they can raid your future income and theres nowt you can do about it unless you make them prove they have the required documentation...hence the sar.

please don't hit Quote...just type we know what we said earlier..

 

if everyone stopped blindly paying DCA's tomorrow

the biggest financial industry in the UK, DCA;s -  would collapse overnight.

 

DCA's view debtors as suckers, marks and mugs - that's why they will never tell you they are not bailiffs and have absolutely zero legal powers on any debt.

 

 

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The DWP and local councils will make a money claim where the debt is unrecoverable through benefits or PAYE, statute barring is very material in those cases. This debt is almost statute barred hence the letter, it is likely that the benefits and PAYE route has already been tried and failed.

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I think we need to know the circumstances for the over payment. If the over payment was a mistake by the housing authority then they cannot claim it back as it would be deemed an "official" mistake.

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If the over payment was a mistake by the housing authority then they cannot claim it back as it would be deemed an "official" mistake.

 

It's not quite as simple as that, where an overpayment is made resulting from official error, the claimant needs to have a reasonable belief that there was entitlement to housing benefit.

 

Regulation 100 of The Housing Benefit Regulations 2006:

 

"Recoverable overpayments

 

100.—(1) Any overpayment, except one to which paragraph (2) applies, shall be recoverable.

 

(2) Subject to paragraph (4) this paragraph applies to an overpayment [F1which arose in consequence of] an official error where the claimant or a person acting on his behalf or any other person to whom the payment is made could not, at the time of receipt of the payment or of any notice relating to that payment, reasonably have been expected to realise that it was an overpayment."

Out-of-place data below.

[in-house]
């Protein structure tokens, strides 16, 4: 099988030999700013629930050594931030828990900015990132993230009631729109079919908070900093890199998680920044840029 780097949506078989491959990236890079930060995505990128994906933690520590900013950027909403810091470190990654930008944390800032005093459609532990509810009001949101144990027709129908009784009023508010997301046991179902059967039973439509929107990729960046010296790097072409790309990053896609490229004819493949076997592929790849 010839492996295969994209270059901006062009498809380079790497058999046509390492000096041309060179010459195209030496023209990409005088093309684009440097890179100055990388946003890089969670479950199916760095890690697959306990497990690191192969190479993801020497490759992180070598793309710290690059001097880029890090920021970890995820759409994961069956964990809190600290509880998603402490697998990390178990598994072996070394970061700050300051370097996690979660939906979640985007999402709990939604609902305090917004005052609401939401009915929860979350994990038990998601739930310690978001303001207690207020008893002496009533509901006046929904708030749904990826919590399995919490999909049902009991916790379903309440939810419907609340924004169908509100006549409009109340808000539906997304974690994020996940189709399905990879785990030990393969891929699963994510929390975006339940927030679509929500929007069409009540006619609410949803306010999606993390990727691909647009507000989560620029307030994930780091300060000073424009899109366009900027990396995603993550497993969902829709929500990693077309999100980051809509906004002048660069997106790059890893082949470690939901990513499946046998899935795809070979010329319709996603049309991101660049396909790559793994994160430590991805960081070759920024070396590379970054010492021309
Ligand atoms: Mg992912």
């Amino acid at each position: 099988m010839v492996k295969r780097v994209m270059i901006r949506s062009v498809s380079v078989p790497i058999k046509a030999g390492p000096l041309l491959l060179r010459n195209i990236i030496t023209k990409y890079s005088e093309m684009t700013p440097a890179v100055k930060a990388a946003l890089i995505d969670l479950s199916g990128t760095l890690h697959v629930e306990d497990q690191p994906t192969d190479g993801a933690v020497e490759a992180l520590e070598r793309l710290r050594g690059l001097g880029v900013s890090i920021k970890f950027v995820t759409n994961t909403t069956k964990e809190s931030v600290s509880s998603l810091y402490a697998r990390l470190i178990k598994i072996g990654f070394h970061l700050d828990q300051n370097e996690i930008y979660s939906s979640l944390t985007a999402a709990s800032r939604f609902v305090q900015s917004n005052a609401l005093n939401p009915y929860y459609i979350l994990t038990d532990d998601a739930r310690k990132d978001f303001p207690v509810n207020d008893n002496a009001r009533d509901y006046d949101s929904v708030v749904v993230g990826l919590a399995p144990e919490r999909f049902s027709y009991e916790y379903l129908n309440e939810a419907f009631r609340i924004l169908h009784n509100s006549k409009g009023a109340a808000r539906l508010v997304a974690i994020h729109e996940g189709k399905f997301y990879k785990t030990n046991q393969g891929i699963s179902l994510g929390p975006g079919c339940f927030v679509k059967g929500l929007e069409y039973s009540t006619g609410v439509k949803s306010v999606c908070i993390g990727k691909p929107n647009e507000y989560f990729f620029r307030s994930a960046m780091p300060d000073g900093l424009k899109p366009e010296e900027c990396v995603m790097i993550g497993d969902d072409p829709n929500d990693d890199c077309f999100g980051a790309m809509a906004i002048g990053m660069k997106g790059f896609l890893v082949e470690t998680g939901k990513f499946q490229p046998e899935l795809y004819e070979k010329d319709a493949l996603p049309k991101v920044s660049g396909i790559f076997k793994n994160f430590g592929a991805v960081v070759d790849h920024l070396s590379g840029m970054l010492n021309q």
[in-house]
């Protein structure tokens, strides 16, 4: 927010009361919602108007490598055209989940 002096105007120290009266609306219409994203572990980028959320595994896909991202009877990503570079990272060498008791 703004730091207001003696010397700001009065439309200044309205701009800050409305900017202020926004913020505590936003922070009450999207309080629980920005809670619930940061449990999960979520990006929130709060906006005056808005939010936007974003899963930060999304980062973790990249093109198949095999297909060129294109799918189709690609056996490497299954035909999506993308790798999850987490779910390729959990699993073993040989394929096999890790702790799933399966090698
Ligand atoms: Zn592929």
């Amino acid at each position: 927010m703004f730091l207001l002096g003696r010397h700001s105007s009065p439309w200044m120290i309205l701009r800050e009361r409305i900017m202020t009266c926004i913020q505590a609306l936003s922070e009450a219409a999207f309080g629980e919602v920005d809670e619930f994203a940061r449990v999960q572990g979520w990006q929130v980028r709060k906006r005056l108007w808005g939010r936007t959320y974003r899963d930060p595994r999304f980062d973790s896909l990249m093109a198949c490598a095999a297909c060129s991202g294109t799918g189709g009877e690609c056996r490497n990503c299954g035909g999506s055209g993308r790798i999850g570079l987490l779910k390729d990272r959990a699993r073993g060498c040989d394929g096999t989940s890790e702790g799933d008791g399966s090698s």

https://www.legislation.gov.uk/uksi/2006/213/regulation/100

 

That clause is difficult to prove.

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It's not quite as simple as that, where an overpayment is made resulting from official error, the claimant needs to have a reasonable belief that there was entitlement to housing benefit.

 

Regulation 100 of The Housing Benefit Regulations 2006:

 

"Recoverable overpayments

 

100.—(1) Any overpayment, except one to which paragraph (2) applies, shall be recoverable.

 

(2) Subject to paragraph (4) this paragraph applies to an overpayment [F1which arose in consequence of] an official error where the claimant or a person acting on his behalf or any other person to whom the payment is made could not, at the time of receipt of the payment or of any notice relating to that payment, reasonably have been expected to realise that it was an overpayment."

 

https://www.legislation.gov.uk/uksi/2006/213/regulation/100

 

That clause is difficult to prove.

 

The clause is fairly easy to prove if you have supplied all the documentation required, one relies on the benefits people to calculate the correct amount of benefit. They may over pay you and you would be none the wiser until they tried to claw it back. This happened with us twice over the years and in both cases we were able to prove that we had done everything correctly.

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the op has not been back since posting

yet another thread disrupted by arguing ...

please don't hit Quote...just type we know what we said earlier..

 

if everyone stopped blindly paying DCA's tomorrow

the biggest financial industry in the UK, DCA;s -  would collapse overnight.

 

DCA's view debtors as suckers, marks and mugs - that's why they will never tell you they are not bailiffs and have absolutely zero legal powers on any debt.